Bed & Breakfast at the Diefdijk, Leerdam

A very nice animated film about the history of the Nieuwe Hollandse Waterlinie can be seen on YouTube:

History of the landscape:

The landscape took thousands of years to become what it looks like today. After the last ice age, about ten thousand years ago, the river area was a wide wooded valley, in which the water from the higher grounds sought a way to the sea. Those rivers were capricious, often changing their course and forming a tangle of little waters and tributaries. Some old river courses can still be found in the landscape today as dead tributaries and creeks. During the frequent floods, the land was covered with river clay. The heavier clay settled close to the river and formed high banks; the lighter clay settled further inland, forming low bowl-shaped grounds: the bowl grounds.

About 3,000 years ago, the first inhabitants settled on the high banks.
However, sometimes the water rose so high that the area was uninhabitable for centuries. Not until the Middle Ages were the first dikes built; the forests cut down and the land was brought under cultivation.
But the high embankments remained the safest and the villages were built there. Now you can still see these villages as a long ribbon directly behind the Lingedijk. Since the Middle Ages there have been dozens of dike breaches and floods, in which people and cattle drowned and villages were destroyed.

In such dike breaches, the swirling water often caused a large and deep hole at the foot of the dike. These are the wheels, like the Wiel van Bassa, which is 500 meters from our B&B and in which you can also swim. This Wiel and the Diefdijk are part of the Dutch Waterline.

History of the Diefdijk:

The Diefdijk is a water retaining dike from the 13th century.
Originally the dug waterways and small peat streams, such as the Zederik, Laak and the Lede, were used to drain excess inland water to the big rivers. But due to subsidence of the soil, drainage rapidly deteriorated. This was exacerbated by the silting up of the mouth of the Old Rhine at Katwijk in the 11th and 12th centuries, causing all Rhine water to flow to the sea via the Lek. At first, people solved these problems by raising the fields with mud from the ditches. This is still clearly visible in some places today.

During the 13th century, however, the flooding became so great that other measures became necessary. The main problem was that the river area sloped - and still slopes - from east to west, so that the lowest lying polders in the west had to deal with all the water from the higher grounds in the east. To protect the polders from this, the construction of so-called transverse dikes began. These inner dikes were oriented more or less north-south, between the river dikes. In 1277 the Zouwe- or Bazeldijk was constructed and this dike had to stop the water flowing into the Alblasserwaard from Vijfheerenlanden. After the construction of this dike, flooding in Vijfheerenlanden naturally increased greatly.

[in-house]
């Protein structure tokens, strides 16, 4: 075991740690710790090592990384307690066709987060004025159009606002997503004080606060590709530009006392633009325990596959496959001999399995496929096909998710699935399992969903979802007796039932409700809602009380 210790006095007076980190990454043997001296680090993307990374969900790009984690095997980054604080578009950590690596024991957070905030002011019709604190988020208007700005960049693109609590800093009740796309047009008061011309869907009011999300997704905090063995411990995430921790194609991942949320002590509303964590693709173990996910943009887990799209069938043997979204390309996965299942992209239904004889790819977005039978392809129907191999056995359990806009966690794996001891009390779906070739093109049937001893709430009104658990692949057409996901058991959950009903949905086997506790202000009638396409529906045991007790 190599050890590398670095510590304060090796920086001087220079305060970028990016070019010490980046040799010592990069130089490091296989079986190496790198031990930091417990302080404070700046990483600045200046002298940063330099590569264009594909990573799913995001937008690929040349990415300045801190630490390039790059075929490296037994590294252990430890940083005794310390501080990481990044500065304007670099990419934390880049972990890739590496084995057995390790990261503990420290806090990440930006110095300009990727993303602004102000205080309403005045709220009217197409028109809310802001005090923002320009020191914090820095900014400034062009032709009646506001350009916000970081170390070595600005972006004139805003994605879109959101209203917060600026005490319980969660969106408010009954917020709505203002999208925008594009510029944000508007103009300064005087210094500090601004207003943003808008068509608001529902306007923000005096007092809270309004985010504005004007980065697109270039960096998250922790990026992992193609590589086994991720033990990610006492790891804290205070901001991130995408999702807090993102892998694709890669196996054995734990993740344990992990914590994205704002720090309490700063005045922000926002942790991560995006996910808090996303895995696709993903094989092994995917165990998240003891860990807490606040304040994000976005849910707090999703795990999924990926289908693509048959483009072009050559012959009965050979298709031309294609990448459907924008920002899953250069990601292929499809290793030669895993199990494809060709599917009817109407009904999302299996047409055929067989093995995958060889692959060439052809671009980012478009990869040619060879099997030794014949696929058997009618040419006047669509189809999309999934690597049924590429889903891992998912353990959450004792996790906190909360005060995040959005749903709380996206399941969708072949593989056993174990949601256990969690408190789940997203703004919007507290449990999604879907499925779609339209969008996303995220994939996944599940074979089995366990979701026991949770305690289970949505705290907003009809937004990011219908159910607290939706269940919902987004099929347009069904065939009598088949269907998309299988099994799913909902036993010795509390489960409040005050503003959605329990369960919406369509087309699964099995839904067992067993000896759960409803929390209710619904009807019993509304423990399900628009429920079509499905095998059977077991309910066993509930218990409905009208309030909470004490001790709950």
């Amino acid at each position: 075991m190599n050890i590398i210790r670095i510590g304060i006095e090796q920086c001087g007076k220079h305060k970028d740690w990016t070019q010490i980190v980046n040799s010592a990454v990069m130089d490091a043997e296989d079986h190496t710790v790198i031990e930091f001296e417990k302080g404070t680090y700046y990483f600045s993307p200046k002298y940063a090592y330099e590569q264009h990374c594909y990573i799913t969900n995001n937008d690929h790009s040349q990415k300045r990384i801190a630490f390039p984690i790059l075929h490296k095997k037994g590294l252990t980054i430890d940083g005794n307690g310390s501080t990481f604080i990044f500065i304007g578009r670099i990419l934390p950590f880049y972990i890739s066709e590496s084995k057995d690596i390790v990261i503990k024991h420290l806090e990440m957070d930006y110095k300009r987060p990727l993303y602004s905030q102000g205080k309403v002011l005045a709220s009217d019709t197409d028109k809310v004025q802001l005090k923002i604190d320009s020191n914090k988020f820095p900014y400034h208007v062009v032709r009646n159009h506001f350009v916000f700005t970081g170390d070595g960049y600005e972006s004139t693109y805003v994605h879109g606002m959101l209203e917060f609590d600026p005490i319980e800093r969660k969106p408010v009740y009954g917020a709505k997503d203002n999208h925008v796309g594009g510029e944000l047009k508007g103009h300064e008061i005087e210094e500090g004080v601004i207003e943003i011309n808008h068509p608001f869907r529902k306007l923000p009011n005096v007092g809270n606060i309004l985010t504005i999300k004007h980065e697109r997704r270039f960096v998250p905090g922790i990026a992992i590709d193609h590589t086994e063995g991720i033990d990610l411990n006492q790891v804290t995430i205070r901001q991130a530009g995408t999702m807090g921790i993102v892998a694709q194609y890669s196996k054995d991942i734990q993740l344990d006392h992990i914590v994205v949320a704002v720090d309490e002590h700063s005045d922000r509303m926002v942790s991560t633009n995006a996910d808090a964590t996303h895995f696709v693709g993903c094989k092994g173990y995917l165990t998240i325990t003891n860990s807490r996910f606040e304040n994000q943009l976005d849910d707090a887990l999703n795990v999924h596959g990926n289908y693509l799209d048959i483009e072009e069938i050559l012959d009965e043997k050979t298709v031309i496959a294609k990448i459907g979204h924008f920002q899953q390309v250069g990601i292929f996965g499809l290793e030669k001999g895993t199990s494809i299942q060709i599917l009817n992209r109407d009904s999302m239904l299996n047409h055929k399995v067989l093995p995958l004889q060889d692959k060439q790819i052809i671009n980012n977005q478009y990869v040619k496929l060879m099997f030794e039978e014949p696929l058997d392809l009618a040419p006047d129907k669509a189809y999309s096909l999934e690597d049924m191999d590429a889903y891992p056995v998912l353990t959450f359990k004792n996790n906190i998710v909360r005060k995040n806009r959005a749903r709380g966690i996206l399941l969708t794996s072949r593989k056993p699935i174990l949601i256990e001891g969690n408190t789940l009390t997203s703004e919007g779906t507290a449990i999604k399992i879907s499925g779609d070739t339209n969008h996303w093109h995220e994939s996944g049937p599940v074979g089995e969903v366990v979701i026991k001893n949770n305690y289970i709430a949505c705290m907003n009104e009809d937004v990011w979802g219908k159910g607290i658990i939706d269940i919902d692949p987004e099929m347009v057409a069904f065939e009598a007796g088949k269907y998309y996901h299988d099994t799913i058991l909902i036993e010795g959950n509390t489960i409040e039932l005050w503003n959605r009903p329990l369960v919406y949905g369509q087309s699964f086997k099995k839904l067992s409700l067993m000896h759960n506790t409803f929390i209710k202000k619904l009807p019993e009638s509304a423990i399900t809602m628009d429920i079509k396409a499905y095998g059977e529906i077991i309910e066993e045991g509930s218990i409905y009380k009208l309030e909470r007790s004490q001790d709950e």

To prevent the water from the east from intensifying the flooding, the Diefdijk was constructed in 1284. A little further west is the quay between Leerdam and Everdingen, which had the same water-retaining function. At first the Diefdijk was still a rather low kade. In the course of the centuries the dike was further raised and strengthened. In 1587 the dike reached its present height. To raise the height, clay was dug out on both sides of the dike. The clay was brought to the polder by wheelbarrows via the narrow paths that run from the dike. These paths are still visible in the landscape. The clay extraction along the Diefdijk created marshy lowlands there. There and also on other damp pieces of land (Autena, Bolgerijen) the grienden arose. These are willow woods, which were regularly felled. The willow branches were used to make various structures and utensils.

The Diefdijk could not always hold back the inland water. In 1571 and 1573 the dike broke, creating a large wheel, the Wiel van Bassa or Schoonrewoerdse Wiel. The Lingedijk also broke several times. The wheels, such as the Old Wheel and the New Wheel and the wheel near Oosterwijk, are the result.

So initially the Diefdijk had a hydraulic function, but in the 18th century the Diefdijk became part of the Old Dutch Waterline. As part of the construction of the New Dutch Waterline in the 19th century, fortifications were built at Everdingen and Leerdam. Fort Everdingen lies within the area of interest.

Dutch Waterline (Hollandse Waterlinie)

The (Old) Dutch Waterline was a water line for the defense of Holland in the 17th and 18th centuries.

After inundations had already proven to be an effective method of defense in 1573 (Alkmaar), 1574 (Leiden) and 1629 (the Utrecht Water Line between the Zuiderzee and the Lek), a water line between the Zuiderzee and the Merwede was hastily set up in the Disaster Year of 1672 to stop the French troops under Louis XIV before they would also conquer Holland. This line ran from Muiden through Woerden and Goejanverwellesluis to Gorinchem. Utrecht was not included because at that time this city had already been conquered by the French.

After this line held out in 1672, it took on a more permanent character as well as its name. Accesses were fortified with numerous forts, batteries and other defenses. Until the Napoleonic period, the line was moved several times to the east, but without enclosing the city of Utrecht. From 1815 a completely new line of defense was established with this city as its central point: a line that from 1871 was officially called the New Dutch Waterline, to distinguish it from the line that would later be referred to as the Old Dutch Waterline.

(Bron: This article is licensed under the GNU Free Documentation License. It uses material from the Wikipedia article Diefdijk)